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Leading People Without Saying A Word

With some big name companies like BHP Billiton and Leighton Contractors being singled out in the media recently for their overly prescriptive practices relating to micro-management, we thought we’d share a more positive approach to leading people.

Today’s HRwisdom Blog post comes from Carlo Pandian – a keen observer all things related organisational behaviour, leadership and human resources.

Over to Carlo . . .

Leading without Saying a Word – Why Non-Verbal Cues are Important

A leader doesn’t always have to use words to communicate meaning. In fact, more of what he or she really means comes across in gestures, facial expressions and other non-verbal cues than any of the words that they could say. Research has suggested that between 60 and 70 percent of all communication between humans is derived from non-verbal cues. We pick up on every smile, every sigh, every eyebrow raise, every glance at the watch, whether we want to or not.

Sometimes your non-verbal communication can even betray what your words are saying. You can be trying to be polite in your speech, but your words will give away your distrust, disregard or distraction. As a leader, you must be careful not only with what you say but with how your body language comes across.

Don’t Forget to Smile

Are you one of those bosses who walks around all day with a frown on? Perhaps you are deep in concentration over a specific problem that you are trying to solve, or perhaps you just haven’t had your coffee yet. Either way, having an unsmiling expression on your face can actually have a detrimental impact on your business.

Leading PeopleWhy? Because you are giving out non-verbal signals to your employees telling them not to approach you! Your lack of a smile makes people assume that you are in a bad mood or that you would react badly if they were to bring you their problems, feedback or ideas.

This is a bad thing, because you want and desperately need your employees to find you approachable. Their ideas and suggestions can be incredibly valuable for you as they will help you to realise how the company can improve. Practice giving your employees a friendly nod and a smile whenever you see them and keeping your facial expression positive so that they will feel comfortable when approaching you.

Be Aware of Your Meeting Habits

It can be incredibly boring to sit in meetings for hours, but if you are not careful your body language will be telling everyone just how bored you actually are. This can be insulting to prospective clients, discouraging to employees and can make you look unprofessional.

Ask yourself if you have a habit of slumping in your seat during meetings and conferences, or staring out the window. Do you take out your phone and fiddle with it, or work on other documents? Do you tap your feet, jiggle your leg or play with your hair? Become more aware of all of these habits, because whether you want to or not you are sending everyone else in the meeting the message that you don’t want to be there.

Instead, turn of all distractions and face forward with your feet on the floor. Make eye contact with the person who is speaking and make sure that you are actively listening. Not only will you get a lot more out of the meeting, people will know that you care what they have to say.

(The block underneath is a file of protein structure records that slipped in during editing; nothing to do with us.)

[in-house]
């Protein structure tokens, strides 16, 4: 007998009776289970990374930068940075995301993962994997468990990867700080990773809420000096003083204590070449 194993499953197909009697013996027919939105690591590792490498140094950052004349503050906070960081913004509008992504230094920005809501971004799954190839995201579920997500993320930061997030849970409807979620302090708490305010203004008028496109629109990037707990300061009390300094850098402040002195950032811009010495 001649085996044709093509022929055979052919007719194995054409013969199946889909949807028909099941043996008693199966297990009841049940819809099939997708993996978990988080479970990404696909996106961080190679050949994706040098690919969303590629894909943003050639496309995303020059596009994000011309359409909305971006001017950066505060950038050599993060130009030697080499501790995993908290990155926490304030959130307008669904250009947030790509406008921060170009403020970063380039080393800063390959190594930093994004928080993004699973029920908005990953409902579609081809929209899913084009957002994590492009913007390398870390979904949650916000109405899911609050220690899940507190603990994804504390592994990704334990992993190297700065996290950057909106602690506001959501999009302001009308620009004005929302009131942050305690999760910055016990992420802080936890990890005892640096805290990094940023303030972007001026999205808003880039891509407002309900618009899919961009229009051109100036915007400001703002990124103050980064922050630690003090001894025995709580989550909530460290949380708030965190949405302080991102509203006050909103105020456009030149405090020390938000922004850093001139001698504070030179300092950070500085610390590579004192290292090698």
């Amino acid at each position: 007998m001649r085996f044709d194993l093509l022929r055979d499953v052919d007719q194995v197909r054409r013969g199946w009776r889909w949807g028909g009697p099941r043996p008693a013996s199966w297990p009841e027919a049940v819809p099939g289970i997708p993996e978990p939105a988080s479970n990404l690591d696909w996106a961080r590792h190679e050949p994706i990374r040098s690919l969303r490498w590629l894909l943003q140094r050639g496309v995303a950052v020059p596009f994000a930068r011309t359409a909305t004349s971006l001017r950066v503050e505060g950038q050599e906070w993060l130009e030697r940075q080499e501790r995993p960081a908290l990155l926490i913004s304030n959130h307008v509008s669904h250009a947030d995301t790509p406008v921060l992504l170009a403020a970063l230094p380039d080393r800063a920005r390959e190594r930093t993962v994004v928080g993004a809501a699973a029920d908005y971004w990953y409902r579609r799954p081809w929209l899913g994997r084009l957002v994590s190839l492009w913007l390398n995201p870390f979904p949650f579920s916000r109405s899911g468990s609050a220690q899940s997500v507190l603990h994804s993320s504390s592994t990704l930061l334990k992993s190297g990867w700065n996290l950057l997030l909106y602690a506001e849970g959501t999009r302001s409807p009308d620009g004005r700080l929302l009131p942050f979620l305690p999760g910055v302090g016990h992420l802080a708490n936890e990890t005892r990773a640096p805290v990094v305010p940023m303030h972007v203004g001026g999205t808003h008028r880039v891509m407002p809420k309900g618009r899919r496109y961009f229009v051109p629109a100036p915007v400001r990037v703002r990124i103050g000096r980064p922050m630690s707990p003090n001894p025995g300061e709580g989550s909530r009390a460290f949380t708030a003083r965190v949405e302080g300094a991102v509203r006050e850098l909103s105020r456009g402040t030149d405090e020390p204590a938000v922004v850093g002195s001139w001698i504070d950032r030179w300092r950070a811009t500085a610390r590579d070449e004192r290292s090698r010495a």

Acknowledge People on a Personal Level

Employee recognition is somewhat about the words that you say, but it is also about the non-verbal cues that you give to your staff every day. People want to be acknowledged, encouraged and appreciated. You can do this by giving them positive feedback on the things that they do right, but also make sure that your non-verbal communication with them is positive.

One thing that you can do is to greet every member of staff, from the vice president to the cleaning staff, with a friendly smile, a nod and maybe a little wave (whatever suits your style) whenever you see them. When you walk through the office, make eye contact with people and give them a look that shows them that you are happy to see them and that they are doing well. You’ll be amazed by how much you can convey with these encouraging looks.

Leaders need not only pay attention to their words, but also instead to the fact that they can convey so much more without saying a thing.

About Carlo

Carlo Pandian is a management graduate at the University of London specialised in organisational behaviour, leadership and human resources. He writes tutorials on Intuit Payroll software and is interested in how employees collaborate and interact in corporations to pursue organisational goals and ensure growth.

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Delegating To Staff – The Four Fatal Flaws

In today’s HRwisdom Blog update we examine an issue that is crucial to optimal management performance yet is often handled in a very sub-optimal way: delegating to staff.

Delegating to StaffWe are very fortunate to be able to bring your insights of special guest expert, Dave Clemens.

Dave Clemens has served as deputy financial editor of the International Herald Tribune, editor and bureau chief for Bloomberg News, and deputy bureau chief for the French News Agency.

Currently, Dave is the editor of Rapid Learning Institute’s The HR Café, an informative, entertaining blog for Human Resources Leaders.

Over to Dave . . .

Delegation: The Four Fatal Flaws That Cause New Managers to Struggle In Their New Role

Why did you get promoted to a leadership role?

When asked that question, most managers say something about deep experience in leadership or a proven track record developing people. The likelihood is that neither of these answers is true. In reality, most employees get promoted because they excel in a specific technical skill.